New Carbon Trading Legislation in the UK: Its Affect on UK Corporations Using Energy (The CRC Scheme)
Jul 20, 2010 QuickCounsel Download PDF
CRC (the Carbon Reduction Commitment Energy Efficiency Scheme), the UK-only mandatory carbon-trading scheme, began in April 2010. It is the next stage in the UK Government’s ambitious carbon dioxide reduction programme and it is vital to achieving the UK’s overall target of reducing energy emissions by 2050 by at least 80% compared with the 1990 baseline.
Every corporation using energy in the UK needs to understand CRC and its implications. Assuming that any member of your group had at least one half hourly electricity meter in UK property in 2008, you have until 30 September 2010 either to register with the Environment Agency or make an information disclosure on-line (depending upon your electricity consumption through those half hourly meters in 2008).
Corporations that have to register for CRC must buy annual allowances matched to their anticipated energy use. The more energy a corporation consumes, the more expensive it will be to comply. This, combined with the fact that increasing energy efficiency will help organisations to reduce their energy costs, is intended to encourage corporations to reduce their CO2 emissions.
If CRC is successful, it is likely to form a template for carbon trading schemes in other EU Member States.
Who the CRC Affects
The principal obligations fall on any UK corporation that consumed more than 6,000MWh in total of electricity via half hourly meters in 2008 (equivalent to around £500,000 worth of electricity). A half hourly meter is one which is able to measure electricity consumption supplied at least every half hour and is used by electricity suppliers to calculate the amount of electricity used.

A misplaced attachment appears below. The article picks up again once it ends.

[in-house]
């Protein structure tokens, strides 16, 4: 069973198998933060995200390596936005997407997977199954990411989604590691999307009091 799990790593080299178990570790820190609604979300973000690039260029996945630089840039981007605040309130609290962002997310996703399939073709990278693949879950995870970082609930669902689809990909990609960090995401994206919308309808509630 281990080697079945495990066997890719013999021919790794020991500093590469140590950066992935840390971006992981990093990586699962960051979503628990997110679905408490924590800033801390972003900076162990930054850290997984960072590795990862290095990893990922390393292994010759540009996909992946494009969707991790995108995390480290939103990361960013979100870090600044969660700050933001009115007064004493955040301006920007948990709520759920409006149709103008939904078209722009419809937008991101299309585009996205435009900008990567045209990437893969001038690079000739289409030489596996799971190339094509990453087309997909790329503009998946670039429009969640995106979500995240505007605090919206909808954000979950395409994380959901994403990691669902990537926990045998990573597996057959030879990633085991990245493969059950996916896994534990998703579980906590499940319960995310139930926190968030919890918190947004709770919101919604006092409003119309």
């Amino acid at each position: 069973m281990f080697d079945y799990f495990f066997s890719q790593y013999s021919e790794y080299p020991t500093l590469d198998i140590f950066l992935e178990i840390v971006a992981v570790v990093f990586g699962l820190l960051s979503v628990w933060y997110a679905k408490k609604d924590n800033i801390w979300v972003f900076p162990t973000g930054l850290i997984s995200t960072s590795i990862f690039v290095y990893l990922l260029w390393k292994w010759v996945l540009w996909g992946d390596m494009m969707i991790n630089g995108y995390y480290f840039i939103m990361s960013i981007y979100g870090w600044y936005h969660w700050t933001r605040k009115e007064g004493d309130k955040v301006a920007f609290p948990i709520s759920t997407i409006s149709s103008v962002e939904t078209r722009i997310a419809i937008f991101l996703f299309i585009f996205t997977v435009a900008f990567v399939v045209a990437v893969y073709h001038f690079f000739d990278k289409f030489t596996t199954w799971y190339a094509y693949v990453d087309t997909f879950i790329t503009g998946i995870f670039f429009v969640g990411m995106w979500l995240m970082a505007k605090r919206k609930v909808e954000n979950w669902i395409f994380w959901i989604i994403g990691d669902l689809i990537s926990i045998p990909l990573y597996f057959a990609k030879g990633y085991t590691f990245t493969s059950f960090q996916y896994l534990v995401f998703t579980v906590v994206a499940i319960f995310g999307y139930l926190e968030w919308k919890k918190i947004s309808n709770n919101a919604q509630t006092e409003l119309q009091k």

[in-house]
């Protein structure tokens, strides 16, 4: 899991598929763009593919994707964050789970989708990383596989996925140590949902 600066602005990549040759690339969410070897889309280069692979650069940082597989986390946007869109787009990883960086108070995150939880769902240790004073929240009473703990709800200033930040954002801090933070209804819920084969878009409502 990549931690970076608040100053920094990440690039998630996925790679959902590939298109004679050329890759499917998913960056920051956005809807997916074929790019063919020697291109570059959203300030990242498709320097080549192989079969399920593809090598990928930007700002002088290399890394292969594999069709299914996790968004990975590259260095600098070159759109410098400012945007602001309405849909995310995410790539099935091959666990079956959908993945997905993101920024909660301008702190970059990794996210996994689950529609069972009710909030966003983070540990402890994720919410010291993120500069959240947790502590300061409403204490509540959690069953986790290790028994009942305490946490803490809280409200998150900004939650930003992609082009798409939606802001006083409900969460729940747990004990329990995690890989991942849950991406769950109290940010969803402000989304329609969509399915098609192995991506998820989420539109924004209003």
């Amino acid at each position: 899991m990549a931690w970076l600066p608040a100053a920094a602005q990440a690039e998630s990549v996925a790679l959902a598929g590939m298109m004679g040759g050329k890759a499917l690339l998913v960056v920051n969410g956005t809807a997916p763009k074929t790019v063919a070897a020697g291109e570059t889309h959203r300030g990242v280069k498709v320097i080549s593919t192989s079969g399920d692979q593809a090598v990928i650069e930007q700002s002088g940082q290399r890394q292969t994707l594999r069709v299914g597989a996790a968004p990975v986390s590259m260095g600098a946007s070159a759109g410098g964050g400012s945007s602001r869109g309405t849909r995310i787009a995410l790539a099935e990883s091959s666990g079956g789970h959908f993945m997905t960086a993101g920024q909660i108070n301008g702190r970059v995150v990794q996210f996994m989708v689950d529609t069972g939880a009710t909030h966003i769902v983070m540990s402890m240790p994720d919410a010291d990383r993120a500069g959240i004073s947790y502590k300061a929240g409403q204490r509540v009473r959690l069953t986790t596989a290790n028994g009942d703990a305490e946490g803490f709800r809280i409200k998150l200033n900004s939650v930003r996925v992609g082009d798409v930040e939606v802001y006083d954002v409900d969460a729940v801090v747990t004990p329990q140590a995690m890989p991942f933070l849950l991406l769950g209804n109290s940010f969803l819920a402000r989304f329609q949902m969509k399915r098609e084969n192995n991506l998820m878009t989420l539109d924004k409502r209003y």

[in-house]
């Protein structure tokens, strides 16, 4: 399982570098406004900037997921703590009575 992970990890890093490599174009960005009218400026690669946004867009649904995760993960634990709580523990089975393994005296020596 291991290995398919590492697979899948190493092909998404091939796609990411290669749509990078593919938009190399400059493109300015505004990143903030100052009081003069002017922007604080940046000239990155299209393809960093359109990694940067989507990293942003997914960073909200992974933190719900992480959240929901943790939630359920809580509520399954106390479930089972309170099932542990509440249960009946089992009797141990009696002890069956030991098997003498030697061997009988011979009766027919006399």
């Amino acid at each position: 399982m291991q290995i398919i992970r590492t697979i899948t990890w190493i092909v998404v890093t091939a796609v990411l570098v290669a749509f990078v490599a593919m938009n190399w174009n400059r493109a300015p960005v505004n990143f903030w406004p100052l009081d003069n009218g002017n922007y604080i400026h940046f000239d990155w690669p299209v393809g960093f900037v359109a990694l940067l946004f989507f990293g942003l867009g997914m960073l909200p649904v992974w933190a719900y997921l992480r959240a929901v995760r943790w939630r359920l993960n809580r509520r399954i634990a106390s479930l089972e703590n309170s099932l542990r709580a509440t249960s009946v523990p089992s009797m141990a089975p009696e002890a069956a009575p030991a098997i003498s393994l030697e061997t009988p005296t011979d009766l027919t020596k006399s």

Electricity usage of groups in the UK as of 31 December 2008 is aggregated for this purpose, using the broad definitions of “subsidiary undertakings” in the Companies Act 2006. Where ultimate ownership of a corporation is based outside the UK, then one of its UK entities must be nominated to take responsibility for compliance.
Any corporation that qualifies, based upon the above criteria, will be caught by CRC for the three-year introductory phase (April 2010 – March 2013), even if its electricity consumption were to drop below 6,000MWh of electricity during that phase. Qualification for the next phase of CRC (which lasts until March 2018) will be based on energy usage for the year April 2010 – March 2011. Qualification criteria for that phase have not yet been set.
If a corporation's “group” electricity consumption in 2008 was less than 6,000MWh, but it had at least one half hourly meter, it will be exempt from full participation, but it will still need to make an information disclosure on-line.
How to Comply
Corporations that qualify as full participants must register on-line before 30 September 2010. A senior officer must be named as part of the registration process. This means a director or someone of equivalent standing within the corporation.
If a corporation is a party to a Climate Change Agreement, then it still has to register, however it may be exempt from some of the obligations of CRC, subject to certain criteria being fulfilled.
If any corporation within the “group” would qualify for CRC in its own right (“a significant group undertaking”), it can be disaggregated from the rest of the “group” (i.e. it will participate in CRC independently from the rest of the “group”). This option is only available, however, if a number of conditions are fulfilled, including the “group” registration having been completed by 31 July 2010 (the date has just been put back by one month from 30 June 2010), and the remaining “group” continuing to meet the qualification criteria after disaggregation.
Full participants must buy CRC allowances from 1 April 2011 to cover CO2 emissions arising from their UK energy consumption (electricity, gas and other fuel). The year from 1 April 2010 is data reporting only. There are civil and criminal penalties for noncompliance.